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THE VIEW FROM HERE: Who will pick up the slack?

Some of the best memories from my childhood in the town where I grew up were of the years I spent in Cubs and Scouts.

Several decades ago, Liverpool had a very active Cub and Scout organization led by two fine gentlemen named Wilf Young and Jim McCorry. Both legendary figures in the local Scouting movement, Mr. Young and Mr. McCorry were well respected by the young men they led and by their fellow leaders, who tapped into their many years of experience and knowledge which, combined, would have been considerable.

Not that I was pressured in any way by my peers, but I became a member at a time when joining such organizations was the thing to do. At that time, both the Cubs and Scouts had robust membership numbers and the organizations made outstanding contributions to our community.

Cubs and Scouts gave us young boys an opportunity to learn many interesting things and to participate in a list of fun activities that many of us may never have experienced if not for these organizations. Beyond that, joining such groups gave us a great opportunity to meet other boys our own age and, in some cases, to create friendships that have lasted a lifetime.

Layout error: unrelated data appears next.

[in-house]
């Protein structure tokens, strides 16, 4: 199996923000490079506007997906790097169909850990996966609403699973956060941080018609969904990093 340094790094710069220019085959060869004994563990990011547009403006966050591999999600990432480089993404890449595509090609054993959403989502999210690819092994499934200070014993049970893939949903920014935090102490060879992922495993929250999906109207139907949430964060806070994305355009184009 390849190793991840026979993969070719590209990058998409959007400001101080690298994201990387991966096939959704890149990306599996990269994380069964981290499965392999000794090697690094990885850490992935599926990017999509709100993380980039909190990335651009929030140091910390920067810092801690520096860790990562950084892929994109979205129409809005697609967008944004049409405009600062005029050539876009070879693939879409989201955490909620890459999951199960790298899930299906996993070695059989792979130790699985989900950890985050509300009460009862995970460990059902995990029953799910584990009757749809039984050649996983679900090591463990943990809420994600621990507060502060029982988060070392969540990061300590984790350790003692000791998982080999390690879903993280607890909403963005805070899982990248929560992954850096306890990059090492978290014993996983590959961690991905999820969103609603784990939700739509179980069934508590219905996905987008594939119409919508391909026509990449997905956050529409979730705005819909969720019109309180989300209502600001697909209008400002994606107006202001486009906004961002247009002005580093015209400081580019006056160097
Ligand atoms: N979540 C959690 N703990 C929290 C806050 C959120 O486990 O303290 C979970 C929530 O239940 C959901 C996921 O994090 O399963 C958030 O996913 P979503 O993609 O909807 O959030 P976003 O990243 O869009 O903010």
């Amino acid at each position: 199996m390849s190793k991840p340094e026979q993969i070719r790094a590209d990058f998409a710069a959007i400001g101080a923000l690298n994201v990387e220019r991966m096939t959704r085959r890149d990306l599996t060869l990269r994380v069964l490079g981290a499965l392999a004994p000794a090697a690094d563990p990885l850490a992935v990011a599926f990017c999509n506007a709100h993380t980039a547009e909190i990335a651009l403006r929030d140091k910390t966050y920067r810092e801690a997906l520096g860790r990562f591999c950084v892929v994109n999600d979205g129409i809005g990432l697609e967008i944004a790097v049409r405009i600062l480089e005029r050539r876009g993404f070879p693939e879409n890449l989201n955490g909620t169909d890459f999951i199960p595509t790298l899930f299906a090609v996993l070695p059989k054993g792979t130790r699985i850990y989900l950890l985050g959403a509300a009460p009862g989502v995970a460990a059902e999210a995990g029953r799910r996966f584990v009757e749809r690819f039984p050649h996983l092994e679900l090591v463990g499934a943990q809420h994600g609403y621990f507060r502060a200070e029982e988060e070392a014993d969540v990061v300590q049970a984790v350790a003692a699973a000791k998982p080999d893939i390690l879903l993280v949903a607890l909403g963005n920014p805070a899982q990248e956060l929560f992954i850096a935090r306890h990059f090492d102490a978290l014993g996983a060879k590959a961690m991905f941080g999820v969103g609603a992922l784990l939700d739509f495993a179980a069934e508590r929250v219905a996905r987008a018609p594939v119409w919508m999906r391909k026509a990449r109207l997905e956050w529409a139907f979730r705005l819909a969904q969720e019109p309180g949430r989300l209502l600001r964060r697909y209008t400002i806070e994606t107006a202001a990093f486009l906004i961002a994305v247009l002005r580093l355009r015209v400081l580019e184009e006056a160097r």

Over the years, thousands of boys passed through the local Cubs and Scouts organizations, gaining useful knowledge and experiences that would serve them well into their adulthood. We learned a great deal about civic responsibility, outdoor survival, sportsmanship, community involvement, volunteer engagement, respect for our elders and friendship among our peers.

These were valuable lessons that were important in our growth and development, and those who were involved in such organizations typically became better-informed citizens, with their volunteer interests often carrying over into other components such as school and extracurricular activities as well as the community in general. In short, most of the Cubs and Scouts became well-rounded individuals who learned to give back to their communities.

There is no easy way of knowing just how many young people would have been involved in these organizations over the decades, but it would be safe to say the numbers range in the thousands. At one time, communities such as Liverpool had several Cub and Scout groups, as did many of the surrounding communities and, overall, our towns and villages were the better because of them.

Likewise, thousands of girls and young women had been engaged in Brownies and Guides, so whatever that number is, let’s just say it would be a significant force of positive and constructive energy that would benefit any community.

Today, however, it is regrettable that these organizations have all but vanished from many of our rural communities and their absences have left a considerable void in our neighbourhoods, a vacuum that is difficult to fill. Although, we are fortunate that cadets, another fine organization for young people, is active in many areas.

But still, those vacancies left by other youth-oriented organizations will become more profound as the population continues to age and the needs continue to increase. Who will pick up the slack if our younger citizens aren’t prepared or aren’t well equipped to meet the challenges?